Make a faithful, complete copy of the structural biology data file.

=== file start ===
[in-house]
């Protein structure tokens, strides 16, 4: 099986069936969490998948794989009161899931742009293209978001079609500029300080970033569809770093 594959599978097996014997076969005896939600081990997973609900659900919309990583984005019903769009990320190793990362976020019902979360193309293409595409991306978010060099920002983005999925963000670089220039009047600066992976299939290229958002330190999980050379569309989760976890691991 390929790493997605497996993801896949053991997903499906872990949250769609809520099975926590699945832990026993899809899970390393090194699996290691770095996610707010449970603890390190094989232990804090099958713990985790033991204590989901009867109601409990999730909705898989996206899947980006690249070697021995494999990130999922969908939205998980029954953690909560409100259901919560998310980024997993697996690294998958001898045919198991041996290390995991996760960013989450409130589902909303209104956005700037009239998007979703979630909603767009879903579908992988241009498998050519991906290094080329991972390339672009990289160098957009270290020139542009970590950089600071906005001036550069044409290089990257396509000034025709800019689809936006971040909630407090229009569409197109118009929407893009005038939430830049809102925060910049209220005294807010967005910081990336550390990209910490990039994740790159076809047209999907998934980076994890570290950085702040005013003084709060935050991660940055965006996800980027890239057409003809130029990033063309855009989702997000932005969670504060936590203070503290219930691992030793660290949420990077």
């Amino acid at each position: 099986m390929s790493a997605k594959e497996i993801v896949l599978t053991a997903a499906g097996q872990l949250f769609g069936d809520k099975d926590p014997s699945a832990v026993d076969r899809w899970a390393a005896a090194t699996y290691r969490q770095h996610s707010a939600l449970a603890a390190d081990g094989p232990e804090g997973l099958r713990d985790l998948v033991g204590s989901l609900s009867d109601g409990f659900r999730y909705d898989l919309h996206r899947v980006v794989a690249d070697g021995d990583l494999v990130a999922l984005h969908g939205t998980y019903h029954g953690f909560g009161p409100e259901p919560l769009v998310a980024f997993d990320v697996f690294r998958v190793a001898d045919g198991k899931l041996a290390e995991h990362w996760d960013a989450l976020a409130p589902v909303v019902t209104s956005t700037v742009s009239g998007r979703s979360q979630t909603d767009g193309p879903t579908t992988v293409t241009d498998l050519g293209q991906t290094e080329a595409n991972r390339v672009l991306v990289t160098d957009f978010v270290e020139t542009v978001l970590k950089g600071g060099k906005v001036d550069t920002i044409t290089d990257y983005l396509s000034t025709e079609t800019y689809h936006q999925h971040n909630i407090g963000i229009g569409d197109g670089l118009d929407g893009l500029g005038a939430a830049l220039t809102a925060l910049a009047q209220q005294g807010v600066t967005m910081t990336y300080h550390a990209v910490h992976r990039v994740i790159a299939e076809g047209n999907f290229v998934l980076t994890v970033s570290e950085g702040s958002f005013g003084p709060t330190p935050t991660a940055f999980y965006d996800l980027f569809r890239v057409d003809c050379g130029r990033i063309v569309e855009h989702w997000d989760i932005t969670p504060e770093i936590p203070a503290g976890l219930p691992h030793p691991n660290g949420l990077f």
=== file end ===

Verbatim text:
[in-house]
């Protein structure tokens, strides 16, 4: 099986069936969490998948794989009161899931742009293209978001079609500029300080970033569809770093 594959599978097996014997076969005896939600081990997973609900659900919309990583984005019903769009990320190793990362976020019902979360193309293409595409991306978010060099920002983005999925963000670089220039009047600066992976299939290229958002330190999980050379569309989760976890691991 390929790493997605497996993801896949053991997903499906872990949250769609809520099975926590699945832990026993899809899970390393090194699996290691770095996610707010449970603890390190094989232990804090099958713990985790033991204590989901009867109601409990999730909705898989996206899947980006690249070697021995494999990130999922969908939205998980029954953690909560409100259901919560998310980024997993697996690294998958001898045919198991041996290390995991996760960013989450409130589902909303209104956005700037009239998007979703979630909603767009879903579908992988241009498998050519991906290094080329991972390339672009990289160098957009270290020139542009970590950089600071906005001036550069044409290089990257396509000034025709800019689809936006971040909630407090229009569409197109118009929407893009005038939430830049809102925060910049209220005294807010967005910081990336550390990209910490990039994740790159076809047209999907998934980076994890570290950085702040005013003084709060935050991660940055965006996800980027890239057409003809130029990033063309855009989702997000932005969670504060936590203070503290219930691992030793660290949420990077």
């Amino acid at each position: 099986m390929s790493a997605k594959e497996i993801v896949l599978t053991a997903a499906g097996q872990l949250f769609g069936d809520k099975d926590p014997s699945a832990v026993d076969r899809w899970a390393a005896a090194t699996y290691r969490q770095h996610s707010a939600l449970a603890a390190d081990g094989p232990e804090g997973l099958r713990d985790l998948v033991g204590s989901l609900s009867d109601g409990f659900r999730y909705d898989l919309h996206r899947v980006v794989a690249d070697g021995d990583l494999v990130a999922l984005h969908g939205t998980y019903h029954g953690f909560g009161p409100e259901p919560l769009v998310a980024f997993d990320v697996f690294r998958v190793a001898d045919g198991k899931l041996a290390e995991h990362w996760d960013a989450l976020a409130p589902v909303v019902t209104s956005t700037v742009s009239g998007r979703s979360q979630t909603d767009g193309p879903t579908t992988v293409t241009d498998l050519g293209q991906t290094e080329a595409n991972r390339v672009l991306v990289t160098d957009f978010v270290e020139t542009v978001l970590k950089g600071g060099k906005v001036d550069t920002i044409t290089d990257y983005l396509s000034t025709e079609t800019y689809h936006q999925h971040n909630i407090g963000i229009g569409d197109g670089l118009d929407g893009l500029g005038a939430a830049l220039t809102a925060l910049a009047q209220q005294g807010v600066t967005m910081t990336y300080h550390a990209v910490h992976r990039v994740i790159a299939e076809g047209n999907f290229v998934l980076t994890v970033s570290e950085g702040s958002f005013g003084p709060t330190p935050t991660a940055f999980y965006d996800l980027f569809r890239v057409d003809c050379g130029r990033i063309v569309e855009h989702w997000d989760i932005t969670p504060e770093i936590p203070a503290g976890l219930p691992h030793p691991n660290g949420l990077f």